International cooperation is one of the key strategic areas of ICOS. The position ICOS has achieved as the European reference for the monitoring of greenhouse gases (GHGs) raises interest among similar infrastructures, in Europe and globally. We are actively extending our network of partners, to increase our impact and disseminate our practices of long-standing, highly standardised and openly available data.
ICOS in Europe
ICOS is the pillar of the European greenhouse gas observations. Multiple dimensions of climate change require a vast network of complementary actors, all contributing to the common Grand Challenge. Through instruments like the legal status of European Research Infrastructure Consortium (ERIC) and the European Strategy Forum on Research Infrastructures (ESFRI), Europe has been a fertile ground for the development of Research Infrastructures (RIs). In Europe, ICOS is a major contribution to the European Research Area and a part of the European portfolio of long-term undertakings in excellent science and innovation. Europe is thus a natural continent for international cooperation activities reinforcing the position of ICOS.
Developing our measurement network
The strength of the ICOS network relies partly on the geographical area it covers. The larger the network, the more relevant the data collected for the global users, e.g. those involved in complex climate modeling. ICOS works actively towards European countries that are not yet part of the Research Infrastructure in order to enlarge the membership in ICOS ERIC and the coverage of the network.
ICOS entered the Roadmap of Research Infrastructures established by the European Strategy Forum on Research Infrastructures (ESFRI) in 2006. In 2016, it became an ESFRI Landmark and was one of the first RIs “with global outreach” evaluated according to the new Lifecycle Approach developed by ESFRI in its pilot periodic review of landmarks.
Contributing to a European monitoring and verification support capacity
The crucial role of ICOS has been acknowledged by the European Commission and Copernicus (the European Earth Observation Programme) in their plan to build an "Operational Anthropogenic CO2 Emissions Monitoring & Verification Support Capacity", the so-called Green Report, in the coming years. This capacity will integrate ground-based and remote-sensing systems together with modelling and policy support. ICOS will provide crucial elements for this endeavour with its in situ observational data. The efforts made in the Verifying Greenhouse Gas Emissions (VERIFY) project and continued in the Prototype system for a Copernicus CO2 service (CoCO2) and CO2MVS Research on Supplementary Observations (CORSO) project also help the European Union to improve its annual reporting of GHG emissions on the continent.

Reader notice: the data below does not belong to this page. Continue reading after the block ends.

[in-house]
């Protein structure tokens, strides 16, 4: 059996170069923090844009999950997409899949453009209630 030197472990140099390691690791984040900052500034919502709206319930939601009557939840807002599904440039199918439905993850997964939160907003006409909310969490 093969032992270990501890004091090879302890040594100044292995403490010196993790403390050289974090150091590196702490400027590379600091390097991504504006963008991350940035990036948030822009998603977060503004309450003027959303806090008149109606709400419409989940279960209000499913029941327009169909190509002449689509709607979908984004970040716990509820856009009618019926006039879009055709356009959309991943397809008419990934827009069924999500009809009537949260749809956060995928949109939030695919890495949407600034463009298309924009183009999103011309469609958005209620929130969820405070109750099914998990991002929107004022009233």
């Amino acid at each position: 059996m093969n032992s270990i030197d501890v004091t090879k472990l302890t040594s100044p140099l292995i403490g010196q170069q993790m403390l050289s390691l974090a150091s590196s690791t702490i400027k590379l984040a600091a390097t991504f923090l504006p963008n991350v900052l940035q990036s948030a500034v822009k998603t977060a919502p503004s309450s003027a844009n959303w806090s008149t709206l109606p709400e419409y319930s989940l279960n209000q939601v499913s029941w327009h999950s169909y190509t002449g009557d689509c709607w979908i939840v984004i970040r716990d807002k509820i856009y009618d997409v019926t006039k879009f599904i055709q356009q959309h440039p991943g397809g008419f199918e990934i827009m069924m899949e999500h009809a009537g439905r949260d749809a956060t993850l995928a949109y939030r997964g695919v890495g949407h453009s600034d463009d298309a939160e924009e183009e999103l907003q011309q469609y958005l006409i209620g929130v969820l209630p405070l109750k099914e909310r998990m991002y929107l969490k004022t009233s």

Collaborating in the ENVRI Community
More than 20 Research Infrastructures in the field of environmental sciences cooperate in the ENVRI framework. As the coordinator of the ENVRIPLUS project (2005–2019), ICOS has been instrumental in building the ENVRI Community which has become a place for common efforts towards collaborating activities (harmonisation, standardisation, intercalibration…), as well as for the sharing of measurement protocols.
Global challenges require global actions. ICOS operates mainly in Europe, but partnerships with similar major Research Infrastructures outside of the European Union are essential to ICOS. They can be bilateral or multilateral agreements, but they also occur through the provision of ICOS data to the main data integration initiatives globally, such as the Global Atmosphere Watch (GAW), FLUXNET, the Surface Ocean CO₂ Atlas (SOCAT) and the Global Ocean Data Analysis Project (GLODAP). ICOS is also an observer in several global cooperation frameworks of major importance for climate science and policy.
Contributing to the work of UNFCCC
ICOS is an Observer Intergovernmental Organization (IGO) to the United Nations Framework Convention on Climate Change (UNFCCC). The Convention aims to reach global consensus on actions to mitigate and to adapt to climate change as outlined in the Paris Agreement. The data provided by ICOS with its ground-based observations are key elements for the knowledge that informs the countries, parties to the Paris Agreement. By actively taking part in activities dedicated to policy-makers, ICOS advocates for decisions made based on the best available scientific knowledge.
Strengthening international working groups
ICOS has a prominent role in some of the working groups of the Global Climate Observing System (GCOS) which assesses the status of global climate observations and produces guidance for their improvement. It is also a participating organisation to the Group on Earth Observations (GEO) and is engaged in cooperation activities with the main actors worldwide, such as NOOA, TERN, NEON, NIES and SAEON.
Supporting less developed regions
Through its international cooperation activities, ICOS aims to support the construction of GHG observation networks in less developed regions of the world. One example of such collaborations is the Supporting EU-African Cooperation on Research Infrastructures for Food Security and Greenhouse Gas Observations (SEACRIFOG) project. The objective is to design the concept of a pan-African Research Infrastructure for a greenhouse gas monitoring system adapted to the needs of the African countries.